I am a list person.
Whether prioritizing my day, grocery shopping, or recapping the day’s events in my journal, what I’m writing is probably going down in list format. The clarity of what to do first, second, etc., is freeing for me—perhaps that’s why the list I’m sharing today is something I’m excited about.
But enough about my lists—if you’re reading this, you’re in need of a very specific type of list—one that will help you diagnose why your website is either a) not getting enough visitors or b) not converting those visitors into leads.
If you’ve attempted to make some changes to your website and nothing is budging, the following list of 11 questions will help you evaluate what might be going wrong, so you can start turning things around. Let’s get started.
A Diagnostic Checklist: 11 Questions To Ask To Find Out What’s Wrong With Your Website (And Fix It)
1. What’s your website’s domain authority?
Domain authority is a number from 0-100 that indicates how much Google trusts your website. The higher the number, the greater the trust—which means Google is more likely to send visitors your way. When you buy a domain for the first time ever, your Domain Authority is zero; Twitter, on the other hand, has a score of 99. You can determine Domain Authority by downloading MozBar.
If your Domain Authority is less than 20…
… you’ll need a better content strategy. Fortunately, we’ve written extensively about the proven plan we use to improve domain authority; you can apply our technique to your own website. Check it out here: The Proven Content Strategy If You Have < 1,000 Organic Visits/Month.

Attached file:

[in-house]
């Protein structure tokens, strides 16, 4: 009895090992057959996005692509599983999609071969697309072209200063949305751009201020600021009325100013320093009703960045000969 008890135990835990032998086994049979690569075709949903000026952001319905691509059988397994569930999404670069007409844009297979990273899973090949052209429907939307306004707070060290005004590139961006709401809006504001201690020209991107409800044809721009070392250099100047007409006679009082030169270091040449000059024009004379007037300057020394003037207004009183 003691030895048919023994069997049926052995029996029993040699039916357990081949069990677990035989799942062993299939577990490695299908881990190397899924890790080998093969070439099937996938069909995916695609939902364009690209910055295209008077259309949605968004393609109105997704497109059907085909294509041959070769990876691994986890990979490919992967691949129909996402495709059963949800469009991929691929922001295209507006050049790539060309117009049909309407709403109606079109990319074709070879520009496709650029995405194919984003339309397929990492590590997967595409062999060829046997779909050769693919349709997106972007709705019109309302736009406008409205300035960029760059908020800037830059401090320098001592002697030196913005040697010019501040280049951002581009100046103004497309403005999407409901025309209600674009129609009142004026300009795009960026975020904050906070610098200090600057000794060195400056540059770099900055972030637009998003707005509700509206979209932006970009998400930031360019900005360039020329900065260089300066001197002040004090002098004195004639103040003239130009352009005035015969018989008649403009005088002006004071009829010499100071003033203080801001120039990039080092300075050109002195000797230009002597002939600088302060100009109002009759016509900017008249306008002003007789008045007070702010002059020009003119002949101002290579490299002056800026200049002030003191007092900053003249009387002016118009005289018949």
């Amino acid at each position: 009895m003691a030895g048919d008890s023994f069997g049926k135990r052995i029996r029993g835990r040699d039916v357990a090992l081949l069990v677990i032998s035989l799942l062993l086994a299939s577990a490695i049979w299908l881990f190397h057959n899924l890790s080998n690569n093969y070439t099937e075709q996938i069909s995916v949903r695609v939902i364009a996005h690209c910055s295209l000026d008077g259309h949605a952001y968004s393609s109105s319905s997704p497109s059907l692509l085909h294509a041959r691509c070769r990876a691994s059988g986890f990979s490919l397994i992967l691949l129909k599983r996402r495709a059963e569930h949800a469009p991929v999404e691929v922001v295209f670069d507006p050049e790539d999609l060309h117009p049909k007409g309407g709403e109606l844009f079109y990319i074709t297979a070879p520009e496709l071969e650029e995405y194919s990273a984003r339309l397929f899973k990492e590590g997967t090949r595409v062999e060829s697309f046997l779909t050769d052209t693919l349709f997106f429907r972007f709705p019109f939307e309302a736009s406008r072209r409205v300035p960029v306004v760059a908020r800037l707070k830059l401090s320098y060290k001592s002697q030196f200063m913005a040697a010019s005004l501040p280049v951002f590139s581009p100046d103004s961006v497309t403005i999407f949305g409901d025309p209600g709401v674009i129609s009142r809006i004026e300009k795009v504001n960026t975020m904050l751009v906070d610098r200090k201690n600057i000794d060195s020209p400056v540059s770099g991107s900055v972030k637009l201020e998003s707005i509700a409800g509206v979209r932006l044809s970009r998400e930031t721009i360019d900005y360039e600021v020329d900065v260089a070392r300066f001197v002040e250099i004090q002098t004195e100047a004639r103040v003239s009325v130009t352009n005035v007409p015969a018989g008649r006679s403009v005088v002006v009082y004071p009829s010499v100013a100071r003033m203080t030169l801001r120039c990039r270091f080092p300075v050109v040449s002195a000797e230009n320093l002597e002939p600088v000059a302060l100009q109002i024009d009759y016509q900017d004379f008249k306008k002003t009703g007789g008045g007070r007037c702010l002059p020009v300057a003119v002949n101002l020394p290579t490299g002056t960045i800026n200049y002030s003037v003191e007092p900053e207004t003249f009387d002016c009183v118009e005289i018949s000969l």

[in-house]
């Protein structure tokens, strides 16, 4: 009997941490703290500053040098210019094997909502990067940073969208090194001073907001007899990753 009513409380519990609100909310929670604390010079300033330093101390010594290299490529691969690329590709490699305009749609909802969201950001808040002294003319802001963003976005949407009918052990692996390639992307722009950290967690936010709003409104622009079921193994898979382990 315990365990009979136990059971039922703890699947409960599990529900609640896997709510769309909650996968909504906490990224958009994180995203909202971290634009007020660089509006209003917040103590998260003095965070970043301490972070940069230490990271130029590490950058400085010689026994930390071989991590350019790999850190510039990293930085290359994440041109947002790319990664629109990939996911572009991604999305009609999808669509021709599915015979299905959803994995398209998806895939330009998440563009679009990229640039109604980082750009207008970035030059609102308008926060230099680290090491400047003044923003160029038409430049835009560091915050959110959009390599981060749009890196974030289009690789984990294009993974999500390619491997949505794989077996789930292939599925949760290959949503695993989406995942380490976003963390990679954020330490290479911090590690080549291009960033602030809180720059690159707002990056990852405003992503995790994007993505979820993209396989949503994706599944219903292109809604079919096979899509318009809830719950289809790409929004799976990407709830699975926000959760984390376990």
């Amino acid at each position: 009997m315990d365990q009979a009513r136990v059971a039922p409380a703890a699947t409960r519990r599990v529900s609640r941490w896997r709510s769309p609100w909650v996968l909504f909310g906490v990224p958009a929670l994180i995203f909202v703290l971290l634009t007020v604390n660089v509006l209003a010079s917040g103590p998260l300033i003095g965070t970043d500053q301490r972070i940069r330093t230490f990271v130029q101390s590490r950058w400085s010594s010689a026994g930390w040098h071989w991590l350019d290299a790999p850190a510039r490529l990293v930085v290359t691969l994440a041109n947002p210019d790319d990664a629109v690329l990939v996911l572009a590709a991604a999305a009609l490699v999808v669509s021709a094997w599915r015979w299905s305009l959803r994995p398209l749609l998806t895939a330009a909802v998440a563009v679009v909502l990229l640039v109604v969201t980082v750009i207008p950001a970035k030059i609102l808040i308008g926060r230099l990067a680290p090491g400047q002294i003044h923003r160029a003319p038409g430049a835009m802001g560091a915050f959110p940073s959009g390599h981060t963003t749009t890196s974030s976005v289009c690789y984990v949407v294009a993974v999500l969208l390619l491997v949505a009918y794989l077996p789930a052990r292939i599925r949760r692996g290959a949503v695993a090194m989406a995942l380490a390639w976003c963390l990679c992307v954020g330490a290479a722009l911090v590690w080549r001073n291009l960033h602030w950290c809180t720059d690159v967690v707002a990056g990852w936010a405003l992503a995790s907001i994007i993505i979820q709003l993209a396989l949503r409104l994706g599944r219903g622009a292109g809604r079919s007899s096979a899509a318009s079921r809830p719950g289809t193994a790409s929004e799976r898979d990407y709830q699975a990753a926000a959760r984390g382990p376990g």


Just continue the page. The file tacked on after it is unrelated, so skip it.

For specific tactics and examples of blog posts to write, download this: How To Generate Meaningful Organic Traffic To Your Website In 90 Days.
2. How quickly does your website load?
Slow-loading websites are penalized by Google. If your website takes a while to load, it’s frustrating to end users, who are more likely to return to Google and click on a different result.
If your website takes several seconds to load, use one of the many online tools available to test your website’s loading speed. We recommend PageSpeed Insights by Google. This is an easy thing to diagnose and fairly simple to address.
3. How many average monthly organic sessions do you get? &
4. How many average monthly blog views do you get?
There are only six ways to get people to visit a website:
- Organic Search: A free visit from a link in a search engine.
- Direct: The visitor directly puts in your website URL into the browser.
- Email: A visit from a link in an email.
- Referral: A visit from a link on a different website.
- Social: A visit from a link on a social media website.
- Paid: A visit from an ad (in Google results or on a banner, etc.)